The alpha2c receptor on the other hand, plays only a minor role in the negative feedback signal on NE, but it plays a major role in certain brain areas where sympathetic innervation is low, and the dopamine system is prominent (50). These just happen to be the areas that are critical for reward, reinforcement, and metabolic control, such as the VMH, VTA, and striatum (51). In these areas, dopamine is the primary agonist at alpha2 receptors, and alpha2c makes up the majority of these receptors (52).
Thus, it will block dopamine’s negative feedback signal and increase dopaminergic tone. The dopamine precursor, L-dopa, is higher in alpha2c knockout mice (53). A2c disruption increases, and overexpression decreases, the response to amphetamine stimulation (54). Alpha2c activation (which would decrease dopamine) results in behavioral despair (depression) and elevated cortisol levels (55).
Alpha2c is also the primary subtype in skeletal muscle and an antagonist causes selective femoral vasodilation (56). If that were not handy enough, the only other place the alpha2c subreceptors are highly expressed is in the adrenal medulla, where it modulates negative feedback on epinephrine, much like alpha2a does on NE (57). In other words, in addition to the dopamine increase, Alpha-Y™ allows for a much greater increase in EP levels, with its superior effect on thermogenesis, energy expenditure, and nutrient partitioning. So, we can see that Alpha-yohimbine’s potent antagonism of alpha2c is the good ****.
The alpha2b subreceptor is prominent in development (it is the only adrenergic deletion that impacts survival), but in adults it only affects blood pressure. Namely, its activation increases the hell out of it (58, 59), especially in regard to salt loading (60, 61). Overfeeding also causes an increase in a2b receptor density, concomitant with hypertension via arginine vasopressin (62).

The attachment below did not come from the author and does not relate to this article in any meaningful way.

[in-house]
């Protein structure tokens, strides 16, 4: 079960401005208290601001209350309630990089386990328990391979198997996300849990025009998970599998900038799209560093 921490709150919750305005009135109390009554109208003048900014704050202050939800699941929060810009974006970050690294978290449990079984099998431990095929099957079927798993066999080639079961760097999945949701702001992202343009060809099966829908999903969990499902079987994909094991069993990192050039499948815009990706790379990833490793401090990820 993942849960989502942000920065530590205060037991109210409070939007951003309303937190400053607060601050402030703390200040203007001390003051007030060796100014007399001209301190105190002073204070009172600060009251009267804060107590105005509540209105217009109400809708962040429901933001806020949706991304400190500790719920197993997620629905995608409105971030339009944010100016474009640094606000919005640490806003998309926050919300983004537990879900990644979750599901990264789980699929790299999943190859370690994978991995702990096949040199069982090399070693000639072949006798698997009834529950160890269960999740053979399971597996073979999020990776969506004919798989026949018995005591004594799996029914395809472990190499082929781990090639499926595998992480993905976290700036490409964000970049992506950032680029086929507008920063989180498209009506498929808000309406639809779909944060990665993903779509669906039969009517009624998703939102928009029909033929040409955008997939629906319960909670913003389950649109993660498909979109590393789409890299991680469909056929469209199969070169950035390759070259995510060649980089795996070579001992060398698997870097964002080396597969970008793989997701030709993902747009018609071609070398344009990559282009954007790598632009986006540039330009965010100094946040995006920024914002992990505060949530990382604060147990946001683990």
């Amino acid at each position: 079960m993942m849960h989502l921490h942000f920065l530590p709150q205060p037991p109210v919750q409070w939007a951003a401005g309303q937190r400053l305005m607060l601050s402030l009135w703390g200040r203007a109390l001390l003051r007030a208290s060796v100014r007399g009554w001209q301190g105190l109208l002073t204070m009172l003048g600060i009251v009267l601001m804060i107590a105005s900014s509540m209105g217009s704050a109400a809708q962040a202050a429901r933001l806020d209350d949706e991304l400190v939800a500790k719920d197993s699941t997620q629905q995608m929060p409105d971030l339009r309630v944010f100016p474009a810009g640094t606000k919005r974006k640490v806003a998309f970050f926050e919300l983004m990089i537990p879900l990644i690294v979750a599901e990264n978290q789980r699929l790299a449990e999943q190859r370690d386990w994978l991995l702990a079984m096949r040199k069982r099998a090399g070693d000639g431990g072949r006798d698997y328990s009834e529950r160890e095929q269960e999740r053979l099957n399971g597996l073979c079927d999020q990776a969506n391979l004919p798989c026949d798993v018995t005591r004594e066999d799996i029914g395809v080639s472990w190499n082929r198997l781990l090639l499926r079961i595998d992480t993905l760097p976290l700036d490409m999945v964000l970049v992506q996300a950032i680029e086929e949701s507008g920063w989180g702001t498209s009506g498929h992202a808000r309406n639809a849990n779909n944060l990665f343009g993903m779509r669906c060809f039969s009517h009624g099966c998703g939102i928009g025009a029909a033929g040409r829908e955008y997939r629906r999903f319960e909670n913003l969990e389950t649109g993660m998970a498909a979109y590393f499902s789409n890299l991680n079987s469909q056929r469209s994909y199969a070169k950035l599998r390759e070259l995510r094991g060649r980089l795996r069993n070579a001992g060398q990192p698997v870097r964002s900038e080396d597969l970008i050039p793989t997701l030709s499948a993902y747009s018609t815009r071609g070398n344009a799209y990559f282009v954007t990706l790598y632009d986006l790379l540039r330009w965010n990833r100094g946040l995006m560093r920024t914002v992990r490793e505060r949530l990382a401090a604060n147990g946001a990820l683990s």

Given the strong correlation between excess energy intake, obesity, hypertension, and the renin-angiotensin-AVP axis –- this cluster is known as Metabolic Syndrome X (63) -- the strong antagonism of alpha2b represents another potential goldmine for long-term fat loss and one more nail in the EC stack’s coffin.
Hordenine has quite a bit less direct data than tyramine, but is closely related structurally, and tyramine is formed in the body by demethylation of hordenine (which is also known as N, N, methyl-tyramine). The data that does exist on hordenine mirrors tyramine quite a bit. So in addition to the direct data, one can assume that it also shares a lot of what we talked about with tyramine. Plus, H.E.A.T. is a much better name for a diet stack than E.A.T. J
I.V. administration to horses caused a dramatic increase in NE and physiological parameters consisting with elevated NE. (64). Hordenine was found to inhibit NE uptake, much like tyramine. It is also a highly selective substrate for MAO, though unlike with tyramine, it is selective for MAO-B instead of A, so it will preferentially increase dopamine through this pathway (65).
Evodiamine is a constituent of the glorious Evodia fruit, referred to as a “hot nature” herb in Chinese literature. It shows activity at the vanilloid receptor similar to capsaicin (the active in red peppers). It is particularly interesting in that it enhances thermogenesis, but also causes vasodilation, thus heat generation is accompanied by increased release of heat from the body (66). As a result you will be less likely to become uncomfortably or dangerously overheated, as you would with something like DNP, despite fat being burned like crazy.